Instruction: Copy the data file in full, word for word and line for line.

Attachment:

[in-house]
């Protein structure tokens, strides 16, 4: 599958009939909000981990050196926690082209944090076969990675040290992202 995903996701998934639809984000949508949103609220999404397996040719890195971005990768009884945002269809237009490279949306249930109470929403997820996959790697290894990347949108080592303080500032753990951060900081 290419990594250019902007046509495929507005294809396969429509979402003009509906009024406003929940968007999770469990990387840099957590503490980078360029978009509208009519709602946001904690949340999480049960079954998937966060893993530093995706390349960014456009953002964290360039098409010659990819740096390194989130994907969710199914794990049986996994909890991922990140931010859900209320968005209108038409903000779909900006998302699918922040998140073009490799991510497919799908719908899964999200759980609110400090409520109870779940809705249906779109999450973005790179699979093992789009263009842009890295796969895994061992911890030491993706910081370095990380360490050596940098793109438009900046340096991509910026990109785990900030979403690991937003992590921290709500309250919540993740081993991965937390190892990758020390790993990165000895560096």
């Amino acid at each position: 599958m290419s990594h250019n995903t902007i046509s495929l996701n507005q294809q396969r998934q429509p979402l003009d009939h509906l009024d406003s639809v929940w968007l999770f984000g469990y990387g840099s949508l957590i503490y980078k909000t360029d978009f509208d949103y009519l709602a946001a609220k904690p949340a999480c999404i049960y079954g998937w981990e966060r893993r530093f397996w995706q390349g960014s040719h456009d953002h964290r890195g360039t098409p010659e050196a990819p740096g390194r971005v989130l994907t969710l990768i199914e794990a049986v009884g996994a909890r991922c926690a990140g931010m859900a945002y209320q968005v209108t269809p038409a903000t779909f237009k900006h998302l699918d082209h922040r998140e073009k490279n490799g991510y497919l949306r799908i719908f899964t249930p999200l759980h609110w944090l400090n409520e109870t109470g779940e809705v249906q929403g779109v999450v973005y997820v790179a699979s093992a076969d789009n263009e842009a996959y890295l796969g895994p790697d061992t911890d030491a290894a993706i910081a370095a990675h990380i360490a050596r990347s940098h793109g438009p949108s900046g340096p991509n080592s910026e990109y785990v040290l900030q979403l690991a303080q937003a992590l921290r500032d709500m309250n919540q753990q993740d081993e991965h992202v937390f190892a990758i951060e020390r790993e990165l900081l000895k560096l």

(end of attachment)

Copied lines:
[in-house]
């Protein structure tokens, strides 16, 4: 599958009939909000981990050196926690082209944090076969990675040290992202 995903996701998934639809984000949508949103609220999404397996040719890195971005990768009884945002269809237009490279949306249930109470929403997820996959790697290894990347949108080592303080500032753990951060900081 290419990594250019902007046509495929507005294809396969429509979402003009509906009024406003929940968007999770469990990387840099957590503490980078360029978009509208009519709602946001904690949340999480049960079954998937966060893993530093995706390349960014456009953002964290360039098409010659990819740096390194989130994907969710199914794990049986996994909890991922990140931010859900209320968005209108038409903000779909900006998302699918922040998140073009490799991510497919799908719908899964999200759980609110400090409520109870779940809705249906779109999450973005790179699979093992789009263009842009890295796969895994061992911890030491993706910081370095990380360490050596940098793109438009900046340096991509910026990109785990900030979403690991937003992590921290709500309250919540993740081993991965937390190892990758020390790993990165000895560096």
């Amino acid at each position: 599958m290419s990594h250019n995903t902007i046509s495929l996701n507005q294809q396969r998934q429509p979402l003009d009939h509906l009024d406003s639809v929940w968007l999770f984000g469990y990387g840099s949508l957590i503490y980078k909000t360029d978009f509208d949103y009519l709602a946001a609220k904690p949340a999480c999404i049960y079954g998937w981990e966060r893993r530093f397996w995706q390349g960014s040719h456009d953002h964290r890195g360039t098409p010659e050196a990819p740096g390194r971005v989130l994907t969710l990768i199914e794990a049986v009884g996994a909890r991922c926690a990140g931010m859900a945002y209320q968005v209108t269809p038409a903000t779909f237009k900006h998302l699918d082209h922040r998140e073009k490279n490799g991510y497919l949306r799908i719908f899964t249930p999200l759980h609110w944090l400090n409520e109870t109470g779940e809705v249906q929403g779109v999450v973005y997820v790179a699979s093992a076969d789009n263009e842009a996959y890295l796969g895994p790697d061992t911890d030491a290894a993706i910081a370095a990675h990380i360490a050596r990347s940098h793109g438009p949108s900046g340096p991509n080592s910026e990109y785990v040290l900030q979403l690991a303080q937003a992590l921290r500032d709500m309250n919540q753990q993740d081993e991965h992202v937390f190892a990758i951060e020390r790993e990165l900081l000895k560096l």